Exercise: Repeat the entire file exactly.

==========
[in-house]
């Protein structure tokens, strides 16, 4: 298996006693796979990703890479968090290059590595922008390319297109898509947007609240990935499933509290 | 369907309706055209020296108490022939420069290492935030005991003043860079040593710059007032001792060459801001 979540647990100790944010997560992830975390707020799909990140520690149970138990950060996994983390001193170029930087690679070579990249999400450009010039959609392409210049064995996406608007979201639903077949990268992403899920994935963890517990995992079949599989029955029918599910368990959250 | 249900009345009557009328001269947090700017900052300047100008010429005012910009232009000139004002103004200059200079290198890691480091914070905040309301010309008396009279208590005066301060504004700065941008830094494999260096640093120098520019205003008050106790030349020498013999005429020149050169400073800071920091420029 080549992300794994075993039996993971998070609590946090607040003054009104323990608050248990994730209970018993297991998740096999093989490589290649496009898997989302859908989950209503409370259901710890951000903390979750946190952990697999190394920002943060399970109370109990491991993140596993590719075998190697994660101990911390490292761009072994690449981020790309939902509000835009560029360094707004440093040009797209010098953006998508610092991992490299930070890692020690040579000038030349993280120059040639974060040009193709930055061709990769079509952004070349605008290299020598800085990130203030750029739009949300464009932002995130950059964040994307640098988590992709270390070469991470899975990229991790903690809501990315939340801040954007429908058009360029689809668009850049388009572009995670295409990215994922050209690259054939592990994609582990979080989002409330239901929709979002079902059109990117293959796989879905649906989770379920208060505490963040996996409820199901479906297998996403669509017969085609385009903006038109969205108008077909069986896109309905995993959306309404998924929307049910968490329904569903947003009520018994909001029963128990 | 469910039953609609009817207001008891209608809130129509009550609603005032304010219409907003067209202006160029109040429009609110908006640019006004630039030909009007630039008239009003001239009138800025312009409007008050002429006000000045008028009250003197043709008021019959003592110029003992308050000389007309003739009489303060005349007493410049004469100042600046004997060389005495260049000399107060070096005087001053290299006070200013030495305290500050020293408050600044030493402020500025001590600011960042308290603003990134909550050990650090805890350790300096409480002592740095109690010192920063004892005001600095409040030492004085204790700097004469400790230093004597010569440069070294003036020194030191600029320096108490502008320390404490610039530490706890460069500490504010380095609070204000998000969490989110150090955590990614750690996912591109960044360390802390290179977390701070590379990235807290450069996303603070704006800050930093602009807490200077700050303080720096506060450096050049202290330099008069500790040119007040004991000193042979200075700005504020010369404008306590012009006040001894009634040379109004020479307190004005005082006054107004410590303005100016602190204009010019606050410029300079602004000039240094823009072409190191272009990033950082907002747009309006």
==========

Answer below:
[in-house]
């Protein structure tokens, strides 16, 4: 298996006693796979990703890479968090290059590595922008390319297109898509947007609240990935499933509290 | 369907309706055209020296108490022939420069290492935030005991003043860079040593710059007032001792060459801001 979540647990100790944010997560992830975390707020799909990140520690149970138990950060996994983390001193170029930087690679070579990249999400450009010039959609392409210049064995996406608007979201639903077949990268992403899920994935963890517990995992079949599989029955029918599910368990959250 | 249900009345009557009328001269947090700017900052300047100008010429005012910009232009000139004002103004200059200079290198890691480091914070905040309301010309008396009279208590005066301060504004700065941008830094494999260096640093120098520019205003008050106790030349020498013999005429020149050169400073800071920091420029 080549992300794994075993039996993971998070609590946090607040003054009104323990608050248990994730209970018993297991998740096999093989490589290649496009898997989302859908989950209503409370259901710890951000903390979750946190952990697999190394920002943060399970109370109990491991993140596993590719075998190697994660101990911390490292761009072994690449981020790309939902509000835009560029360094707004440093040009797209010098953006998508610092991992490299930070890692020690040579000038030349993280120059040639974060040009193709930055061709990769079509952004070349605008290299020598800085990130203030750029739009949300464009932002995130950059964040994307640098988590992709270390070469991470899975990229991790903690809501990315939340801040954007429908058009360029689809668009850049388009572009995670295409990215994922050209690259054939592990994609582990979080989002409330239901929709979002079902059109990117293959796989879905649906989770379920208060505490963040996996409820199901479906297998996403669509017969085609385009903006038109969205108008077909069986896109309905995993959306309404998924929307049910968490329904569903947003009520018994909001029963128990 | 469910039953609609009817207001008891209608809130129509009550609603005032304010219409907003067209202006160029109040429009609110908006640019006004630039030909009007630039008239009003001239009138800025312009409007008050002429006000000045008028009250003197043709008021019959003592110029003992308050000389007309003739009489303060005349007493410049004469100042600046004997060389005495260049000399107060070096005087001053290299006070200013030495305290500050020293408050600044030493402020500025001590600011960042308290603003990134909550050990650090805890350790300096409480002592740095109690010192920063004892005001600095409040030492004085204790700097004469400790230093004597010569440069070294003036020194030191600029320096108490502008320390404490610039530490706890460069500490504010380095609070204000998000969490989110150090955590990614750690996912591109960044360390802390290179977390701070590379990235807290450069996303603070704006800050930093602009807490200077700050303080720096506060450096050049202290330099008069500790040119007040004991000193042979200075700005504020010369404008306590012009006040001894009634040379109004020479307190004005005082006054107004410590303005100016602190204009010019606050410029300079602004000039240094823009072409190191272009990033950082907002747009309006």